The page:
Few who have seen the movie, Norma Rae, could forget the powerful image of Sally Fields as she stood on her workstation with a sign that read “union,” moments after her character was terminated for organizing. This moment would inspire anyone whose natural tendency is to fight for dignity and respect. Some, however, may be surprised to know that this moment was not woven in a Hollywood studio, but rather in a textile factory in Roanoke Rapids, N.C. It was not Sally Fields, nor Norma Rae, who first stood on her workstation in direct defiance of management; rather her name was Crystal Lee Sutton, a woman whose act was the inspiration for the character and the movie that would shed light on the southern textile industry and the struggle to unionize the south.
Sutton was a self-described “lint head,” having been third generation in the textile mills. She began working at the factory at age 17, working the 4 p.m.-to-midnight shift, reloading the fast-moving looms with shuttles of yarn. After leaving to try a series of waitressing and sewing jobs, she returned to J.P. Stevens in 1972, making $2.65 an hour for folding towels.
After about five months on the job, Sutton attended her first meeting of the Textile Workers Union of America (TWUA). Since 1963, the union had tried to organize the 34,000 workers in 80 mills operated by Stevens, the nation’s second-largest textile manufacturer. The company would stop at nothing to ensure that their factories would remain free of unionization.
Sutton became an advocate for the union and began working with a TWUA organizer, Eli Zivkovich, a former coal miner from West Virginia. She sported a union pin on the shop floor and the company took notice of her actions.
In response to her union activity, she was repeatedly called into the front office on minor infractions, from talking too much to standing in the bathroom for too long. Every time she was called in, she was armed with a book that Zivkovich had given her, called “What the Company Will Do for You.” The pages were blank. She used the book to take notes on her bosses’ complaints, which, she said, “blew the boss men’s mind. They couldn’t believe I was doing this.”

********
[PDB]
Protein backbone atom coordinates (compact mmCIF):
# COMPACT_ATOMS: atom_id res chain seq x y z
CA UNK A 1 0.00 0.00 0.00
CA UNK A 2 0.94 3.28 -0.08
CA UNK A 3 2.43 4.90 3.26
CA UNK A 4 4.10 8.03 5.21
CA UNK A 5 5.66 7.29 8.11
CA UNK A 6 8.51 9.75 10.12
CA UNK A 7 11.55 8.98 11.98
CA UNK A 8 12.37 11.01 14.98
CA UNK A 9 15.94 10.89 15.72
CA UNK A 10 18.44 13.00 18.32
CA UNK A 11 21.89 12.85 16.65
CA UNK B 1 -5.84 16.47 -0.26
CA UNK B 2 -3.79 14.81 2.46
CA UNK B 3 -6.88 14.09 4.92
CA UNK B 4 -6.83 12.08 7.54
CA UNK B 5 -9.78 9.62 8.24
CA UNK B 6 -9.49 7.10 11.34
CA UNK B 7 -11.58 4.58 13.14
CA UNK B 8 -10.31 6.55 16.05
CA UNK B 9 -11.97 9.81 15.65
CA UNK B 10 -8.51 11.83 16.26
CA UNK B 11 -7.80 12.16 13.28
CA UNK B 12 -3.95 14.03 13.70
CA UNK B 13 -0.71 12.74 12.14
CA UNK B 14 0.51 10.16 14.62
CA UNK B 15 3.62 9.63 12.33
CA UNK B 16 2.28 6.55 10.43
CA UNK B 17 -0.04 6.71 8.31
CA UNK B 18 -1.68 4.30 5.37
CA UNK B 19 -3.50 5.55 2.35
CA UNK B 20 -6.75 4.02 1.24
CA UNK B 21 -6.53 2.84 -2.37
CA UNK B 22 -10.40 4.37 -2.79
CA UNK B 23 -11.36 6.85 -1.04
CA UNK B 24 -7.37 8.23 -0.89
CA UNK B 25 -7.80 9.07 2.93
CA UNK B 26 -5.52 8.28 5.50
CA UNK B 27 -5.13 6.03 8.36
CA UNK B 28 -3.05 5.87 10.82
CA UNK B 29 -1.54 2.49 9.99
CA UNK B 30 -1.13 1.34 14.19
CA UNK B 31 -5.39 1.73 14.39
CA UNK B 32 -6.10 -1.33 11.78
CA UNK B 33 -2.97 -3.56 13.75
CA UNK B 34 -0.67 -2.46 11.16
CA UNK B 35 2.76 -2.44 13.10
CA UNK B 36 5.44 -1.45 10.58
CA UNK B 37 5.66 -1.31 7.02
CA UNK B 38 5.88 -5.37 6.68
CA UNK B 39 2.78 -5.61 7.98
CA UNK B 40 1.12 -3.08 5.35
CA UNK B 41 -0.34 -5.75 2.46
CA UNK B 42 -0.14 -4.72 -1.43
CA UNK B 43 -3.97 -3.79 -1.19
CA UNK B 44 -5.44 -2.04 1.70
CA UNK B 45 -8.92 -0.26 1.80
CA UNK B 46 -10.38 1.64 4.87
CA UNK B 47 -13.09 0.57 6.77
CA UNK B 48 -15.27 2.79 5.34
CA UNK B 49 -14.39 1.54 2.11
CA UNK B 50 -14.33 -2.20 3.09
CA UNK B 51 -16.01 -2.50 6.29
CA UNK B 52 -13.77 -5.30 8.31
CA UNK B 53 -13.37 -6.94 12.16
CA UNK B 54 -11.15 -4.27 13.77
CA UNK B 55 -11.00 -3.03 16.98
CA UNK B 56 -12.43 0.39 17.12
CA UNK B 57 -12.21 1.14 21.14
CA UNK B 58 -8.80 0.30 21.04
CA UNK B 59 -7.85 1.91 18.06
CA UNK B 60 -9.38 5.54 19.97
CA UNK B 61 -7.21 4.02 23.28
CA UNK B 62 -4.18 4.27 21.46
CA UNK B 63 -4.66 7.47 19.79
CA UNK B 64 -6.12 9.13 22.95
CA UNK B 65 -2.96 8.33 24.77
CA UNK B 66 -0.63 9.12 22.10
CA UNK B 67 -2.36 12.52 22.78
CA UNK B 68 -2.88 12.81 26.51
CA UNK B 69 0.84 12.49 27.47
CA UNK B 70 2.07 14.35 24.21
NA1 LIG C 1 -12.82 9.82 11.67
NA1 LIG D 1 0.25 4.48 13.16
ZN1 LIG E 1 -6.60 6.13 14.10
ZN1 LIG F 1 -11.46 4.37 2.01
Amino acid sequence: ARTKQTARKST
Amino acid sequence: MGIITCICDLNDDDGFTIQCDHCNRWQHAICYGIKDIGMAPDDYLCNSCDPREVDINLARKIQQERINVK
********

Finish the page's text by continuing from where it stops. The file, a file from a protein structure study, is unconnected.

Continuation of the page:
Sutton’s friction with the company came to a head when the company posted an anti-union letter on the bulletin board that attempted to ignite racial tension by claiming the union would be run by black workers. Sutton began to copy down the content of the letter. Several managers told her to stop but she ignored them all, folded up her copy of the letter and put it inside her bra, “figuring, well, nobody will get it down there.” She was immediately terminated.
When she went back to her workstation to gather her belongings, she asked a co-worker for a marking pen. She then grabbed a piece of pasteboard and wrote the word “UNION” on it. Sutton then climbed on to her table and stood up, slowly turning the sign around. Co-workers stood stunned. Machines began to shut down. As the factory lay silent, workers began raising two fingers in the air for victory as an act of solidarity.
Soon the police chief arrived taking Sutton to jail, kicking and screaming.
The following year, 1974, TWUA won the right to represent the 3,000 textile workers at seven plants in Roanoke Rapids, including J.P. Stevens. Fours years later, the National Labor Relations Board awarded Sutton her job back and she received $13,000 in back wages. She came back to work two days and then quit.
Crystal Lee Sutton went on to work a series of jobs, including a brief spell as a union organizer for the Amalgamated Clothing and Textile Workers Union (formerly the TWUA.) Throughout the remainder of her life she continued to be an outspoken advocate for unions and working people.
Crystal Lee Sutton died on Sept. 12, 2009.